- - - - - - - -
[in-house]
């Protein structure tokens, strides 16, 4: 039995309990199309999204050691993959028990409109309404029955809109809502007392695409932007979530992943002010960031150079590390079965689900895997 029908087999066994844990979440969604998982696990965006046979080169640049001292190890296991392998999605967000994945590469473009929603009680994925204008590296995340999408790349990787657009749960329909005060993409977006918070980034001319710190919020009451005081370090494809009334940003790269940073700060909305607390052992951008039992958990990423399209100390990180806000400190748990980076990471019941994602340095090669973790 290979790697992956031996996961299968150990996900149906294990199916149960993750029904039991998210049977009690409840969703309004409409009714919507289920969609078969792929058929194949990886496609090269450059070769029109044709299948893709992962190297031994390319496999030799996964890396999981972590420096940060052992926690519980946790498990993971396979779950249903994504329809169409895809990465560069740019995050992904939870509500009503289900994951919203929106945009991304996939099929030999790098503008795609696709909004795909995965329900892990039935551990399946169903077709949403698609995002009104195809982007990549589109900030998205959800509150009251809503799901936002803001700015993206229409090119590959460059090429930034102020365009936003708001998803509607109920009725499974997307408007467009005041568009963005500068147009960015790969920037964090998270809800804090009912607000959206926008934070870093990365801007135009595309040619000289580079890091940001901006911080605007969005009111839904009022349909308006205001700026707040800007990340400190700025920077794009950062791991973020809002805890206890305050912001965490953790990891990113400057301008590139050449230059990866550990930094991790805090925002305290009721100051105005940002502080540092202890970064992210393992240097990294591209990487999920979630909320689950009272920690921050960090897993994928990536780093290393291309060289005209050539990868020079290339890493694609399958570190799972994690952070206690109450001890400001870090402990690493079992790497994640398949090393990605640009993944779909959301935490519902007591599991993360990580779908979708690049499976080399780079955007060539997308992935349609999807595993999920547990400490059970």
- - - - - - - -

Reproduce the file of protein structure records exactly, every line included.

[in-house]
């Protein structure tokens, strides 16, 4: 039995309990199309999204050691993959028990409109309404029955809109809502007392695409932007979530992943002010960031150079590390079965689900895997 029908087999066994844990979440969604998982696990965006046979080169640049001292190890296991392998999605967000994945590469473009929603009680994925204008590296995340999408790349990787657009749960329909005060993409977006918070980034001319710190919020009451005081370090494809009334940003790269940073700060909305607390052992951008039992958990990423399209100390990180806000400190748990980076990471019941994602340095090669973790 290979790697992956031996996961299968150990996900149906294990199916149960993750029904039991998210049977009690409840969703309004409409009714919507289920969609078969792929058929194949990886496609090269450059070769029109044709299948893709992962190297031994390319496999030799996964890396999981972590420096940060052992926690519980946790498990993971396979779950249903994504329809169409895809990465560069740019995050992904939870509500009503289900994951919203929106945009991304996939099929030999790098503008795609696709909004795909995965329900892990039935551990399946169903077709949403698609995002009104195809982007990549589109900030998205959800509150009251809503799901936002803001700015993206229409090119590959460059090429930034102020365009936003708001998803509607109920009725499974997307408007467009005041568009963005500068147009960015790969920037964090998270809800804090009912607000959206926008934070870093990365801007135009595309040619000289580079890091940001901006911080605007969005009111839904009022349909308006205001700026707040800007990340400190700025920077794009950062791991973020809002805890206890305050912001965490953790990891990113400057301008590139050449230059990866550990930094991790805090925002305290009721100051105005940002502080540092202890970064992210393992240097990294591209990487999920979630909320689950009272920690921050960090897993994928990536780093290393291309060289005209050539990868020079290339890493694609399958570190799972994690952070206690109450001890400001870090402990690493079992790497994640398949090393990605640009993944779909959301935490519902007591599991993360990580779908979708690049499976080399780079955007060539997308992935349609999807595993999920547990400490059970």